Israel genome firm Evogene enters medical cannabis field seeking better products

Subsidiary will focus on creating higher quality plants, initially for PTSD, severe chronic pain and cancer

Shoshanna Solomon is The Times of Israel's Startups and Business reporter

A cannabis plant at the Knesset in 2009 for a meeting on medical marijuana in the parliament's Labor, Welfare and Health Committee. (Kobi Gideon/Flash90)
A cannabis plant at the Knesset in 2009 for a meeting on medical marijuana in the parliament's Labor, Welfare and Health Committee. (Kobi Gideon/Flash90)

Evogene Ltd., a plant genomics firm whose shares are traded on the Nasdaq and on the Tel Aviv Stock Exchange, said Wednesday it has set up a subsidiary that will focus on developing medical cannabis products made from better and higher quality leaf yields.

In a statement, Evogene said it has been evaluating the medical cannabis field for more than a year and has obtained governmental approval for its research program and the establishment of a research facility.

Its subsidiary, Canonic Ltd., will initially focus on creating improved cannabis varieties, Evogene said in the statement. The unit will use Evogene’s plant genomics and computational know-how for its work, the statement said.

Evogene applies mathematical algorithms to plant biology to seek out genes that make seeds more resistant, enabling farmers to produce higher-yielding crops for a world that is being forced to produce more with fewer resources, as populations grow and the quantity of arable land declines.

The cannabis market is estimated at around $13 billion and is expected to grow to some $24 billion by 2025, according to the cannabis annual report issued by the Frontier financial group cited in the statement.

Although the cannabis market is growing rapidly, the next generation products will need to address a number of limitations, including low yield of the plants, which causes high costs for patients, and low variety stability, which leads to products that are unreliable for medical treatment, Evogene said.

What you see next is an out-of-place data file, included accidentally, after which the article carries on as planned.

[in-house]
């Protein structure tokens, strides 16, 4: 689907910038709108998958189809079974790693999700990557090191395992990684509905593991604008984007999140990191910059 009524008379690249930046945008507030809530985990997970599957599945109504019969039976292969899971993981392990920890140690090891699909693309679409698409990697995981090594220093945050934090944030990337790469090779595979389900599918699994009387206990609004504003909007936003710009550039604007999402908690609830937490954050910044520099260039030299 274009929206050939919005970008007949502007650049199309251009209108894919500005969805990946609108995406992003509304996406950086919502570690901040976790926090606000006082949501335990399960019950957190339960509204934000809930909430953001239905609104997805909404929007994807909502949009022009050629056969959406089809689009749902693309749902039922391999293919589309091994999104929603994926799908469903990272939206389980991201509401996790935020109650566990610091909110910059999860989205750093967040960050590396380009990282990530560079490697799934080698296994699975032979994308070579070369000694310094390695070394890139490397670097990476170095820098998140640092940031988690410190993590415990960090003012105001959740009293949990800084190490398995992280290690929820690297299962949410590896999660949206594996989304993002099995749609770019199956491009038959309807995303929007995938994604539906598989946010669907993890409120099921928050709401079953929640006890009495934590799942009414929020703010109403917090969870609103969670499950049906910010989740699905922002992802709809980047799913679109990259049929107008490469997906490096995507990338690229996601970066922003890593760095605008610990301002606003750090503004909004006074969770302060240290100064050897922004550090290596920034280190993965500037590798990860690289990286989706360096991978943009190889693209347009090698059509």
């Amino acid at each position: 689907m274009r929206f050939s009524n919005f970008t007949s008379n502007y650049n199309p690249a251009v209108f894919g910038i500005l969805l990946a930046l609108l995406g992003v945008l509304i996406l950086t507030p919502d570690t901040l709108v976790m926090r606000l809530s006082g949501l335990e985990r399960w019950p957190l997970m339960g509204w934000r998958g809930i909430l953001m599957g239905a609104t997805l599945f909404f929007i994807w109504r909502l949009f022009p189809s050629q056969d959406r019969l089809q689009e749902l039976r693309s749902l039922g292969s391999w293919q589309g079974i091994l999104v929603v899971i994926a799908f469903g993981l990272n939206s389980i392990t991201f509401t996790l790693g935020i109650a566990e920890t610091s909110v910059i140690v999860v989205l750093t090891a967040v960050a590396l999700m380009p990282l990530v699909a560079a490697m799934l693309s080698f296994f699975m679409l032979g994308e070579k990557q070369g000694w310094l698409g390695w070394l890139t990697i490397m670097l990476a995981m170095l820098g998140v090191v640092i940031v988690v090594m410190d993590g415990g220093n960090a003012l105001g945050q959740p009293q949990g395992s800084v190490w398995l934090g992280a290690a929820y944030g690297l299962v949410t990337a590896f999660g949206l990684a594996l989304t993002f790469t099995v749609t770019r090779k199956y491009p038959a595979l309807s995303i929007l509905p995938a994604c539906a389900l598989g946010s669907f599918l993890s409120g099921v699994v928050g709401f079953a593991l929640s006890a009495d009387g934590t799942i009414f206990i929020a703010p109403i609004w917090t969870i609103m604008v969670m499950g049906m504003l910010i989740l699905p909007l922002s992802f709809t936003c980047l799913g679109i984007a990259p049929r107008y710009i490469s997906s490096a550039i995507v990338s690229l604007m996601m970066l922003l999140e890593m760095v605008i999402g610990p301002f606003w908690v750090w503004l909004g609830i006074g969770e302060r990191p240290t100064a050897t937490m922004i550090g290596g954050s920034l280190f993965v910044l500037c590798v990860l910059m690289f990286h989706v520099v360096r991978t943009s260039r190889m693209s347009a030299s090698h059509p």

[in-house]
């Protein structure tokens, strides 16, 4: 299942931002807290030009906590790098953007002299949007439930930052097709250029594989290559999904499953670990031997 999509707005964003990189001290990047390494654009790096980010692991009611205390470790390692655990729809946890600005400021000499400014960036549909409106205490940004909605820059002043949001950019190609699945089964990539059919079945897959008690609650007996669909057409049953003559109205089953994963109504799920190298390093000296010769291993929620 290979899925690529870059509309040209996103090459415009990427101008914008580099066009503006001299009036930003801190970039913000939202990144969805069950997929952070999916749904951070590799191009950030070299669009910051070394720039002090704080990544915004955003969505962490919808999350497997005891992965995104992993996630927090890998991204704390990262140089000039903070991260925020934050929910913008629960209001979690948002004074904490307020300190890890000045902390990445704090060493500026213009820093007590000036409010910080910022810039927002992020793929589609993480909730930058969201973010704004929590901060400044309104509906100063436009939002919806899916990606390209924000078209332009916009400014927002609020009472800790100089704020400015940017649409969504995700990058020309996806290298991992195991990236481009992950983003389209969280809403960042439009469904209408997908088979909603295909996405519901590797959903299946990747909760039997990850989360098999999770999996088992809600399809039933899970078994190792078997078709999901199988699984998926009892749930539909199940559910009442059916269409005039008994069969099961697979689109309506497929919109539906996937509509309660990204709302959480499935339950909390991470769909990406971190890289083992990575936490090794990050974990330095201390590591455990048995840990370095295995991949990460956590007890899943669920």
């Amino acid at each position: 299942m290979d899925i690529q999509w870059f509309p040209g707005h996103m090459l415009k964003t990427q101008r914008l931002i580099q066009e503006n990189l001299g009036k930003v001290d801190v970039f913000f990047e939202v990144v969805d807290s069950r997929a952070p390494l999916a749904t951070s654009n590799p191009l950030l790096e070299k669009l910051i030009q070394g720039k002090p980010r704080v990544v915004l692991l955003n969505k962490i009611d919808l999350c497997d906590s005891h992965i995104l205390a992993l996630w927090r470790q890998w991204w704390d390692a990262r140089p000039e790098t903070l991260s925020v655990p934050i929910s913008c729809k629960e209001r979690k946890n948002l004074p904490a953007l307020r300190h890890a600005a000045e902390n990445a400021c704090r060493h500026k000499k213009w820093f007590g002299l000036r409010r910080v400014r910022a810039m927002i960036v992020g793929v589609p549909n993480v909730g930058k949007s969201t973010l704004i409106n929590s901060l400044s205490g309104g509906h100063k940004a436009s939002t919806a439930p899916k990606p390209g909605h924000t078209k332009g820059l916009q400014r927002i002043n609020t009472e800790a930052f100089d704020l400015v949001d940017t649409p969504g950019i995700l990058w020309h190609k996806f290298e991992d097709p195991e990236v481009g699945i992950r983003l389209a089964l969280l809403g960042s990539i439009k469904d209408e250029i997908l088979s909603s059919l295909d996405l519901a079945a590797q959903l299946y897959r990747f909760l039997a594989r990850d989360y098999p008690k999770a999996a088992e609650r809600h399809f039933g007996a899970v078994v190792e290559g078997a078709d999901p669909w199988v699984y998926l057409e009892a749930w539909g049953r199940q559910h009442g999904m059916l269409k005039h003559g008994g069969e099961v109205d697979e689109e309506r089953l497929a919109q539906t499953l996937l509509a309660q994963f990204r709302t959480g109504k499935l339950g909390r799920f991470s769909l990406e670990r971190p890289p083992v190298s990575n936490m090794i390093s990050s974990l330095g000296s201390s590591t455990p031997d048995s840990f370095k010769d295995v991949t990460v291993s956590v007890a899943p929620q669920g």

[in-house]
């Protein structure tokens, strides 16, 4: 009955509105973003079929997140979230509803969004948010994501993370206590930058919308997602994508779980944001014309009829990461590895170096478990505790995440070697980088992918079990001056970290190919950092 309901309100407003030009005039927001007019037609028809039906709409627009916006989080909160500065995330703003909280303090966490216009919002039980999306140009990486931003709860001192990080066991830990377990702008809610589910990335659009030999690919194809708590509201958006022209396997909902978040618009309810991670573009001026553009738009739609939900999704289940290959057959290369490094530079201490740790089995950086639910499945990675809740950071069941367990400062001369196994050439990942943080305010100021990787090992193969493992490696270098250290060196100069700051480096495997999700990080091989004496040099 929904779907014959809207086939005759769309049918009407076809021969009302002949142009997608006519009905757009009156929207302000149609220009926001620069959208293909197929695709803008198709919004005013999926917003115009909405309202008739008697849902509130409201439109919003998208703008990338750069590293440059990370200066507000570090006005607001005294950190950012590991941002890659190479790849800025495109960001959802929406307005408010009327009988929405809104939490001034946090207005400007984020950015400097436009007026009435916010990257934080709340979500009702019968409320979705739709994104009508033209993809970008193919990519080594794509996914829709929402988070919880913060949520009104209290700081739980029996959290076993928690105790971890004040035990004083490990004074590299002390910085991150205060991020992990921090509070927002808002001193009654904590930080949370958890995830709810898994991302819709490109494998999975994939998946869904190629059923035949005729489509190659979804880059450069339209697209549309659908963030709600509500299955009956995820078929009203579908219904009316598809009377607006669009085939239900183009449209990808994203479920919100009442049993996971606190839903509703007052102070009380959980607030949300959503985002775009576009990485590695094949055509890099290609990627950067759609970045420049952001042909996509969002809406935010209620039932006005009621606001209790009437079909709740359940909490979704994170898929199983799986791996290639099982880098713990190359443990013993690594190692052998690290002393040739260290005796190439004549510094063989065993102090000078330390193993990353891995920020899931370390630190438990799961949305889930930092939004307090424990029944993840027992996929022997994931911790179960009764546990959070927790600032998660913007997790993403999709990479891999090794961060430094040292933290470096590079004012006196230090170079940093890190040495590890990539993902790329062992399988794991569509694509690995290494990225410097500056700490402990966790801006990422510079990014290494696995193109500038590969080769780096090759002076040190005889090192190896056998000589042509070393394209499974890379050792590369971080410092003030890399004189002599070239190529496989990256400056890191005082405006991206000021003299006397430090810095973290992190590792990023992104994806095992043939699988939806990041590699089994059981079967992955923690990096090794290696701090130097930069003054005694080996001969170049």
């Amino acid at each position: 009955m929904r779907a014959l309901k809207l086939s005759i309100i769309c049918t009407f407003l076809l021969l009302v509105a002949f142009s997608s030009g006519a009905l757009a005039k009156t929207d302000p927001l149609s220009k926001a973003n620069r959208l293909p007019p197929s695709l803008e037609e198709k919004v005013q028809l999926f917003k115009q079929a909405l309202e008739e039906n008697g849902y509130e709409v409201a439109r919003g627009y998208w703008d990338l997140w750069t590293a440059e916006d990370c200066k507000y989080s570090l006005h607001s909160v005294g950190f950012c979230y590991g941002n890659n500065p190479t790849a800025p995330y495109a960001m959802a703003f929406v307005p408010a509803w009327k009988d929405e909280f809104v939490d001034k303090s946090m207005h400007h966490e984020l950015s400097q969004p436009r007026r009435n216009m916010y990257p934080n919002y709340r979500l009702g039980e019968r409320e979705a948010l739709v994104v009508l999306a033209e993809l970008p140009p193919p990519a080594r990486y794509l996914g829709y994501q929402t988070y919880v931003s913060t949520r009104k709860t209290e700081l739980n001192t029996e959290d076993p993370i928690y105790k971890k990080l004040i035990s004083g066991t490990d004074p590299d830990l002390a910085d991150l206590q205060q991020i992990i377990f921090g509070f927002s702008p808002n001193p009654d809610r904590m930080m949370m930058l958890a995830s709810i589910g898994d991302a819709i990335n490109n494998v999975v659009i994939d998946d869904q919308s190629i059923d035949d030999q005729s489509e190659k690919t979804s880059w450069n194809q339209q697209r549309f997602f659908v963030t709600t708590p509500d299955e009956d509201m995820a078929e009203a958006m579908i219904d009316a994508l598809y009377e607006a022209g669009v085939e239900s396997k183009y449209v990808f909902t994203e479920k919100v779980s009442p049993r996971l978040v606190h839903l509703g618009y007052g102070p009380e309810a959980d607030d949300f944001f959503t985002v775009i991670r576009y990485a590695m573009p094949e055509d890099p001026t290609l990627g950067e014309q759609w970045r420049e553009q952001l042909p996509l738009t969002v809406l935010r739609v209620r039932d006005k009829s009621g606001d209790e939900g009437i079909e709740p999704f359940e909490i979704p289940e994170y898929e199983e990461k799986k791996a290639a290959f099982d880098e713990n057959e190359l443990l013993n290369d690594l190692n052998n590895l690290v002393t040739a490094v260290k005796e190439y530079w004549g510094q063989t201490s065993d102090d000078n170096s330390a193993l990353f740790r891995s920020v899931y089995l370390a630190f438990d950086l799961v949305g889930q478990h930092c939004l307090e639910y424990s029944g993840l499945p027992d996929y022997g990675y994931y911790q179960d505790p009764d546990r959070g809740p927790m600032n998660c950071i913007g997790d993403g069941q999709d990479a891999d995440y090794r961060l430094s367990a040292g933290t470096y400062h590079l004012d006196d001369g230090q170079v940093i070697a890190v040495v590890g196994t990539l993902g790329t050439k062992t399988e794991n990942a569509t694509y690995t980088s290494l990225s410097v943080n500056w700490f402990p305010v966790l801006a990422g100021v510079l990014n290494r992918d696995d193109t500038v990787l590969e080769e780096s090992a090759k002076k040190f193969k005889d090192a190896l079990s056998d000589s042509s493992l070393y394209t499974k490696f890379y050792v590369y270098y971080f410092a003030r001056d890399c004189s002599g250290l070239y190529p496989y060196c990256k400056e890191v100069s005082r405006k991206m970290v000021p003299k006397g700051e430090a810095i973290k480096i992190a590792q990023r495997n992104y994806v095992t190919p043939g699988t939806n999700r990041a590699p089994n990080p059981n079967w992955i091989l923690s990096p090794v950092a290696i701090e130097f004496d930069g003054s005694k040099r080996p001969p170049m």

Evogene’s software can help overcome these roadblocks, the statement said, and provide the firm with a “significant competitive advantage.”

The idea is to create high metabolite yield cannabis varieties without the use of genetic engineering; stable varieties of cannabis products with consistent performance; and specific varieties of cannabis to suit specific medical indications, the statement said.

The indications that the company plans to address at this stage are post-traumatic stress disorder (PTSD), severe chronic pain, and cancer.

“The field of medical cannabis fits perfectly within both our plant genomics activities and our human therapeutics activities,” said Ofer Haviv, the president and CEO of Evogene. “We expect the new company to advance rapidly in executing its mission of developing next generation medical cannabis products and to create substantial value in a relatively short time.”

Israel is known as a pioneer in cannabis research. Hebrew University’s Prof. Raphael Mechoulam kick-started the field in 1964, when he discovered tetrahydrocannabinol, or THC, the main psychoactive constituent of cannabis. The field has attracted a number of high profile personalities, including former prime minister Ehud Barak, who last year was appointed chairman of one of Israel’s biggest medical cannabis firms to lead its global growth strategy, and former Israel Police commissioner Yohanan Danino. On Wednesday Israeli cannabis firm Univo said that former prime minister Ehud Olmert will join the firm as an investor and adviser.

Last year, NRGene, an Israeli startup that uses algorithms to map out the genetic makeup of plants, said it will partner with a Swiss cannabis breeding company to decipher the genetic profile of weed in a bid to create more resilient plants that are better tailored to the needs of users.

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